Latitudinal shifts of introduced species: possible causes and implications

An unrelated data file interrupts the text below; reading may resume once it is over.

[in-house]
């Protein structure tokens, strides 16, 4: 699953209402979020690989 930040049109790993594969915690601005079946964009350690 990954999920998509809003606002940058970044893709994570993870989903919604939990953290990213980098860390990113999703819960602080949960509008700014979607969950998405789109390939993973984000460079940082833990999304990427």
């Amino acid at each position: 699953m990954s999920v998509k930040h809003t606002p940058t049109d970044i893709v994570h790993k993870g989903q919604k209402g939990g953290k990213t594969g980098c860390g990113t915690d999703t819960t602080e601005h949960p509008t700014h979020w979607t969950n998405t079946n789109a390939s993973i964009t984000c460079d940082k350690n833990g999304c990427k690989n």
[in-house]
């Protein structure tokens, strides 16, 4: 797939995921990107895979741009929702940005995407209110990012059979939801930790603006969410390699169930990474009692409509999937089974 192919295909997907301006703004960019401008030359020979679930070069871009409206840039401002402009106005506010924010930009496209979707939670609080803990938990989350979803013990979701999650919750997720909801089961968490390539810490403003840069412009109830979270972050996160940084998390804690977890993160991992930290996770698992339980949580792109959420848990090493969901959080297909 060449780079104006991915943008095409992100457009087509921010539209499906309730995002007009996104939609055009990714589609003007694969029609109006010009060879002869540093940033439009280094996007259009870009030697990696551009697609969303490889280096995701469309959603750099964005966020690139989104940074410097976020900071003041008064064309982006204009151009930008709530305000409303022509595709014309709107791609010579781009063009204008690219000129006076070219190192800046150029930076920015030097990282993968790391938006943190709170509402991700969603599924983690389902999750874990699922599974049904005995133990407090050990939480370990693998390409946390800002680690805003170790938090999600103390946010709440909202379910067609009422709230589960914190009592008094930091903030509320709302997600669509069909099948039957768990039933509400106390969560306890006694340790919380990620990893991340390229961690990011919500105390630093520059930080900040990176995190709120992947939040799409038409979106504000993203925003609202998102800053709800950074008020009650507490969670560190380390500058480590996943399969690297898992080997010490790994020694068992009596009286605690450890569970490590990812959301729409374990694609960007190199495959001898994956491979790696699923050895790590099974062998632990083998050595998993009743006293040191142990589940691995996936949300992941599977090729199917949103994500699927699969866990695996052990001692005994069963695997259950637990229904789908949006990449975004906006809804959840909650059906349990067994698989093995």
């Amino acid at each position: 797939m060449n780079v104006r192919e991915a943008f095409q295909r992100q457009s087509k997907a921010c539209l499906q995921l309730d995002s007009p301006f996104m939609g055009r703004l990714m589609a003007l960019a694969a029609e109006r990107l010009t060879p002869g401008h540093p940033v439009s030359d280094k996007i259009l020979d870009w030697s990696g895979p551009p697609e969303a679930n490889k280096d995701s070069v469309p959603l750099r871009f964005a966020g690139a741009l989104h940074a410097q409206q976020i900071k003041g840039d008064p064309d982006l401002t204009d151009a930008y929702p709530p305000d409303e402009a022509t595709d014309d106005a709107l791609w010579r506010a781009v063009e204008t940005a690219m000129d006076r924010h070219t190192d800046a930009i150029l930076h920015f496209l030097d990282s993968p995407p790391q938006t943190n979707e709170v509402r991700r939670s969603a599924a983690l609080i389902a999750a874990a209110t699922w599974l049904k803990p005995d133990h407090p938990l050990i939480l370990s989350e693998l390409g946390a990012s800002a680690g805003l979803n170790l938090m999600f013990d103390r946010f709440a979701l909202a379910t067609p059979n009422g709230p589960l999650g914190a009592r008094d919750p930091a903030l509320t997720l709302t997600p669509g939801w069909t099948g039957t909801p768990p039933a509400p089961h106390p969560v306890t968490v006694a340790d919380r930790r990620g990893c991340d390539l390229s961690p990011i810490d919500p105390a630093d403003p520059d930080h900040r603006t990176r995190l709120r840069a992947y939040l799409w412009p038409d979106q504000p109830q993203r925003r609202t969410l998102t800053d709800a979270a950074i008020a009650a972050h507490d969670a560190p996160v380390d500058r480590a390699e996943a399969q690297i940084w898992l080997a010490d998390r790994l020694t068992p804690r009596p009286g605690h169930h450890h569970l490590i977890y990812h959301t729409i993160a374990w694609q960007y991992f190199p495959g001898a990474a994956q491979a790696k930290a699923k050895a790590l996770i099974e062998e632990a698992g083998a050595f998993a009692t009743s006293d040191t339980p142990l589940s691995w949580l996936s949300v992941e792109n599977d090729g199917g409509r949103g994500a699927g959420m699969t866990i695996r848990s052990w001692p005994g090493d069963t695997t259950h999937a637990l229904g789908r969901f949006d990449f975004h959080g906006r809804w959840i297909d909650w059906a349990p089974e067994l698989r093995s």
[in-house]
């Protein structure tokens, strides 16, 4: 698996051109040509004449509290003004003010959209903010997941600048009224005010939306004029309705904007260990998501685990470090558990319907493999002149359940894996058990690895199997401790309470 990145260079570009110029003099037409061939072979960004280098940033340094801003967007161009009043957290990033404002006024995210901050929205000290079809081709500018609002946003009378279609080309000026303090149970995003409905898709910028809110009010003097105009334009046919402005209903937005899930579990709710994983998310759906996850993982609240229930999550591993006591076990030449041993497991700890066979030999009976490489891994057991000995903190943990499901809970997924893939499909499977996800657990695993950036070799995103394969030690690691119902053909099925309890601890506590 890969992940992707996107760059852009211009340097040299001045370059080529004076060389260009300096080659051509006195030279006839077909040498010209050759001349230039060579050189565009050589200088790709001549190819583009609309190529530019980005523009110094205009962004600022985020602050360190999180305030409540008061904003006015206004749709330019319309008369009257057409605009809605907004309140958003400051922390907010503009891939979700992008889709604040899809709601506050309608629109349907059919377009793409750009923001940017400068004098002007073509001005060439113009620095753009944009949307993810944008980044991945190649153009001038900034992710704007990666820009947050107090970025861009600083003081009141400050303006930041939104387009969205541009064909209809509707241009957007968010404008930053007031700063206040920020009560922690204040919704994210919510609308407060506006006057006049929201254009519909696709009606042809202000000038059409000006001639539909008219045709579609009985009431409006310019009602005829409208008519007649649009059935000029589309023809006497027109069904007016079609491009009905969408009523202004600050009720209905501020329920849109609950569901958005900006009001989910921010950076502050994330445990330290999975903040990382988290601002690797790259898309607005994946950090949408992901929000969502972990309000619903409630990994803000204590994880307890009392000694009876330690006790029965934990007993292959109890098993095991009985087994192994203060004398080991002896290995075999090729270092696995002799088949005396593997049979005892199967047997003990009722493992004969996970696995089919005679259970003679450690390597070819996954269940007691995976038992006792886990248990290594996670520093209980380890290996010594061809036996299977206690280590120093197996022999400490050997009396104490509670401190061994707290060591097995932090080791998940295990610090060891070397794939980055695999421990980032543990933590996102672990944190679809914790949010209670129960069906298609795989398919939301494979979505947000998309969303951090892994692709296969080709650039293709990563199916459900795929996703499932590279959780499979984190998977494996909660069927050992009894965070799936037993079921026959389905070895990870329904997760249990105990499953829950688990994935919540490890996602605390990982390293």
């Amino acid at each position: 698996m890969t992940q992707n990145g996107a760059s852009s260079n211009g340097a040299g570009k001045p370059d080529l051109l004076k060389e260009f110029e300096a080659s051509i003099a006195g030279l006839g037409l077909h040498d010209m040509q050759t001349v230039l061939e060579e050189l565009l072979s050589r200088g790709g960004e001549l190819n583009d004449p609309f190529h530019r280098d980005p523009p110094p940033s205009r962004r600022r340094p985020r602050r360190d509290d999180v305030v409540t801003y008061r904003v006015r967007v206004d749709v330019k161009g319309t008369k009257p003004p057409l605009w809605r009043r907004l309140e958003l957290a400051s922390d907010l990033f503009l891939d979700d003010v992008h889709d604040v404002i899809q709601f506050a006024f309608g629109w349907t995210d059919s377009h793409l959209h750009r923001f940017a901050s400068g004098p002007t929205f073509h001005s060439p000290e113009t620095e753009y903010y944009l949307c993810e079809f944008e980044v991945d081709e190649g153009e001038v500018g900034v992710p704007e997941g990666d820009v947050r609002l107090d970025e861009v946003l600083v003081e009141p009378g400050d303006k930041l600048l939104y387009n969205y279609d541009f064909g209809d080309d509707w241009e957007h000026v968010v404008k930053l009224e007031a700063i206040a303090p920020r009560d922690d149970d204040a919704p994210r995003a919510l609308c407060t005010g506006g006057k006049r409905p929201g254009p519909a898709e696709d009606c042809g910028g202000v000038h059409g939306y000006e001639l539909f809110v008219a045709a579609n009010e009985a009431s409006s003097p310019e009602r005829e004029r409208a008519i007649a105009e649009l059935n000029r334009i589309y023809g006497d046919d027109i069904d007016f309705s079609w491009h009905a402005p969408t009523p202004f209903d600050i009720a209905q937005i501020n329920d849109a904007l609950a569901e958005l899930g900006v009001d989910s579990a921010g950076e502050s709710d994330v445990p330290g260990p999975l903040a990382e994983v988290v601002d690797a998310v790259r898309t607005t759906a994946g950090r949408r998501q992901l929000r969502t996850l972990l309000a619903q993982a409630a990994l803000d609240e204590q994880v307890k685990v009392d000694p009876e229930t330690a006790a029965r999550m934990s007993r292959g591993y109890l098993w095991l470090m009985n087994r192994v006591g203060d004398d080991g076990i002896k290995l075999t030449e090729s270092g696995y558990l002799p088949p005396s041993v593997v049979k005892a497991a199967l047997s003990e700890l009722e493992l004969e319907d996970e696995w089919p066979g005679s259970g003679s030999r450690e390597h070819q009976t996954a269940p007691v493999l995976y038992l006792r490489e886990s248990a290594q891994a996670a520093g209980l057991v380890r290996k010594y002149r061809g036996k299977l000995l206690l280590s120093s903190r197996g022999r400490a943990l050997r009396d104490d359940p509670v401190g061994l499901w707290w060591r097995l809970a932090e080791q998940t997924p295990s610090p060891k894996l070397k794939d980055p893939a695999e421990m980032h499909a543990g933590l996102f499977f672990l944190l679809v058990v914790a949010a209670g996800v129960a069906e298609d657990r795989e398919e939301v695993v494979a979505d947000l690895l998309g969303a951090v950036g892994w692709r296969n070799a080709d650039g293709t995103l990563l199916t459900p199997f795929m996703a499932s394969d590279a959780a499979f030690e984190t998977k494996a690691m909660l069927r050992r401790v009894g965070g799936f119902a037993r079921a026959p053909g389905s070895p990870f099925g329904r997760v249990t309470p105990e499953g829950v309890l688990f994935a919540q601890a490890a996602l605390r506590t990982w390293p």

This study aims to document shifts in the latitudinal distributions of non-native species relative to their own native distributions and to discuss possible causes and implications of these shifts. We used published and newly compiled data on intercontinentally introduced birds, mammals and plants. We found strong correlations between the latitudinal distributions occupied by species in their native and exotic ranges. However, relatively more non-native species occur at latitudes higher than those in their native ranges, and fewer occur at latitudes lower than those in their native ranges. Only a small fraction of species examined (i.e.<20% of animals and <10% of plants) have expanded their distributions in their exotic range beyond both high- and low-limits of their native latitudes. Birds, mammals and plants tended to shift their exotic ranges in similar ways. In addition, most non-native species (65–85% in different groups) have not reached the distributional extent observed in their native ranges. The possible drivers of latitudinal shifts in the exotic range may include climate change, greater biotic resistance at lower latitudes, historical limitations on ranges in native regions, and the impacts of humans on species distributions. The relatively restricted distribution of most species in their exotic range highlights the great potential of future spread of most introduced species and calls for closely monitoring their directional spread under climate change.